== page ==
Across the four address-based recruitments, a total of 19,822 adults were invited to join the ATP, of whom 17,472 agreed to join the panel and completed an initial profile survey. In each household, the adult with the next birthday was asked to go online to complete a survey, at the end of which they were invited to join the panel. Of the 27,414 individuals who have ever joined the ATP, 11,660 remained active panelists and continued to receive survey invitations at the time this survey was conducted.
The U.S. Postal Service’s Delivery Sequence File has been estimated to cover as much as 98% of the population, although some studies suggest that the coverage could be in the low 90% range.4 The American Trends Panel never uses breakout routers or chains that direct respondents to additional surveys.
The overall target population for this survey was non-institutionalized persons ages 18 and older living in the U.S., including Alaska and Hawaii. It featured a stratified random sample from the ATP in which Asian, Black and Hispanic adults, as well as 18- to 29-year-old Republicans and Republican-leaning independents were selected with certainty. The remaining panelists were sampled at rates designed to ensure that the share of respondents in each stratum is proportional to its share of the U.S. adult population to the greatest extent possible. Respondent weights are adjusted to account for differential probabilities of selection as described in the Weighting section below.
Questionnaire development and testing
The questionnaire was developed by Pew Research Center in consultation with Ipsos. The web program was rigorously tested on both PC and mobile devices by the Ipsos project management team and Pew Research Center researchers. The Ipsos project management team also populated test data that was analyzed in SPSS to ensure the logic and randomizations were working as intended before launching the survey.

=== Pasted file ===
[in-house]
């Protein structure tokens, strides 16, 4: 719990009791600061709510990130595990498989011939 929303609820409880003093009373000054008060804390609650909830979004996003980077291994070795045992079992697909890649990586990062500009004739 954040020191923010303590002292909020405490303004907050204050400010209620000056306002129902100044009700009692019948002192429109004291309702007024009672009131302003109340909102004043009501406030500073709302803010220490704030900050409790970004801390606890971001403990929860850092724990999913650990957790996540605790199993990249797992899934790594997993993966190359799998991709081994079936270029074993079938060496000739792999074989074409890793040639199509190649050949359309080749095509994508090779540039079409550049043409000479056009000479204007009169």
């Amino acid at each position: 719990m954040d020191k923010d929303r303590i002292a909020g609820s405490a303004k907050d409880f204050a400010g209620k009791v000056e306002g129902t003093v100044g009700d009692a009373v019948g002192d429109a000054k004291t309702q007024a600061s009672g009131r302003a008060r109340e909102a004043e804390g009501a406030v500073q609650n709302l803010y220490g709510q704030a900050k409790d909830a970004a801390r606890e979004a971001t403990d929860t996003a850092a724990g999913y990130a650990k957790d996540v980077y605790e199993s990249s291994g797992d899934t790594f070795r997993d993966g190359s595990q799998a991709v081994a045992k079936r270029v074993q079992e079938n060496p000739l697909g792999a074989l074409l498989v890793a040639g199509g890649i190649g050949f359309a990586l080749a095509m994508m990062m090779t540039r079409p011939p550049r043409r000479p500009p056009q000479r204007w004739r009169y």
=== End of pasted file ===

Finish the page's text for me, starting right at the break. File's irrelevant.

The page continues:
All respondents were offered a post-paid incentive for their participation. Respondents could choose to receive the post-paid incentive in the form of a check or a gift code to Amazon.com or could choose to decline the incentive. Incentive amounts ranged from $5 to $20 depending on whether the respondent belongs to a part of the population that is harder or easier to reach. Differential incentive amounts were designed to increase panel survey participation among groups that traditionally have low survey response propensities.
Data collection protocol
The data collection field period for this survey was June 27 to July 4, 2022. Postcard notifications were mailed to all ATP panelists with a known residential address on June 27, 2022.